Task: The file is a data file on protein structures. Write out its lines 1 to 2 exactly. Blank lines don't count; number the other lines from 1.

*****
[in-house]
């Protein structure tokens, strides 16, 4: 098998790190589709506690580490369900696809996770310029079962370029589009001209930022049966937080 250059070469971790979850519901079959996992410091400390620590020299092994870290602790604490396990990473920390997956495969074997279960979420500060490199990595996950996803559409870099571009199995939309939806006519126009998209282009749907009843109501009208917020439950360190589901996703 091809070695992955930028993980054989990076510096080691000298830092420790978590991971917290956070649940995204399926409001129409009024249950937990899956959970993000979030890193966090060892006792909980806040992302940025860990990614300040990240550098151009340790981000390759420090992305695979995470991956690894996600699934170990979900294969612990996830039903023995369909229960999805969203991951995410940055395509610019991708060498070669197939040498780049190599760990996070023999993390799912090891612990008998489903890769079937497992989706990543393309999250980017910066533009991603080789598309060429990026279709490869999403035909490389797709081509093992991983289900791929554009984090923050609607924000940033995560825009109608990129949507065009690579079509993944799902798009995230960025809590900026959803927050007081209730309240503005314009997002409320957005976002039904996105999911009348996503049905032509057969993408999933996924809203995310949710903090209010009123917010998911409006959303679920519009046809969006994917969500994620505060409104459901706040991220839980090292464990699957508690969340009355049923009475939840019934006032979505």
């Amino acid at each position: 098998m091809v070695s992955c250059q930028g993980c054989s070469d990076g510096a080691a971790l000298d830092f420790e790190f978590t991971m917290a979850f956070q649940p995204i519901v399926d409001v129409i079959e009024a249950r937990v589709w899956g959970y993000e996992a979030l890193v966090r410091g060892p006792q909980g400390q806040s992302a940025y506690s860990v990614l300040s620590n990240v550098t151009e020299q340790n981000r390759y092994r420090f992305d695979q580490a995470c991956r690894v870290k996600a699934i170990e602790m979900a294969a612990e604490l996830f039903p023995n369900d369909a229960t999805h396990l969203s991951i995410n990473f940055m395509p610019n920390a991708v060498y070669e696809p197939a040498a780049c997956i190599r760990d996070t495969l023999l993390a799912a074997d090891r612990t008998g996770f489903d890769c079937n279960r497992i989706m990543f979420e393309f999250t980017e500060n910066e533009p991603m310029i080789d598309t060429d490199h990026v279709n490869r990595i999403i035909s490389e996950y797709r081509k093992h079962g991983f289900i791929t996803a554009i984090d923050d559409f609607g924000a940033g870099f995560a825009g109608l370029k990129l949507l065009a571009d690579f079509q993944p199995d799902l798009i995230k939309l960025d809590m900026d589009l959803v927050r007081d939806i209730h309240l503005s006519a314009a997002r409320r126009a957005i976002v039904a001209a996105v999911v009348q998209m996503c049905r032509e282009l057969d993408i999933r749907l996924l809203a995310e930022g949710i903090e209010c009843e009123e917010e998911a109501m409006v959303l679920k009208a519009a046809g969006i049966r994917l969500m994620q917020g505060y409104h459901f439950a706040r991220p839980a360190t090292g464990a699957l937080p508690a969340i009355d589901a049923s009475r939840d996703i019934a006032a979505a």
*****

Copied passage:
[in-house]
């Protein structure tokens, strides 16, 4: 098998790190589709506690580490369900696809996770310029079962370029589009001209930022049966937080 250059070469971790979850519901079959996992410091400390620590020299092994870290602790604490396990990473920390997956495969074997279960979420500060490199990595996950996803559409870099571009199995939309939806006519126009998209282009749907009843109501009208917020439950360190589901996703 091809070695992955930028993980054989990076510096080691000298830092420790978590991971917290956070649940995204399926409001129409009024249950937990899956959970993000979030890193966090060892006792909980806040992302940025860990990614300040990240550098151009340790981000390759420090992305695979995470991956690894996600699934170990979900294969612990996830039903023995369909229960999805969203991951995410940055395509610019991708060498070669197939040498780049190599760990996070023999993390799912090891612990008998489903890769079937497992989706990543393309999250980017910066533009991603080789598309060429990026279709490869999403035909490389797709081509093992991983289900791929554009984090923050609607924000940033995560825009109608990129949507065009690579079509993944799902798009995230960025809590900026959803927050007081209730309240503005314009997002409320957005976002039904996105999911009348996503049905032509057969993408999933996924809203995310949710903090209010009123917010998911409006959303679920519009046809969006994917969500994620505060409104459901706040991220839980090292464990699957508690969340009355049923009475939840019934006032979505």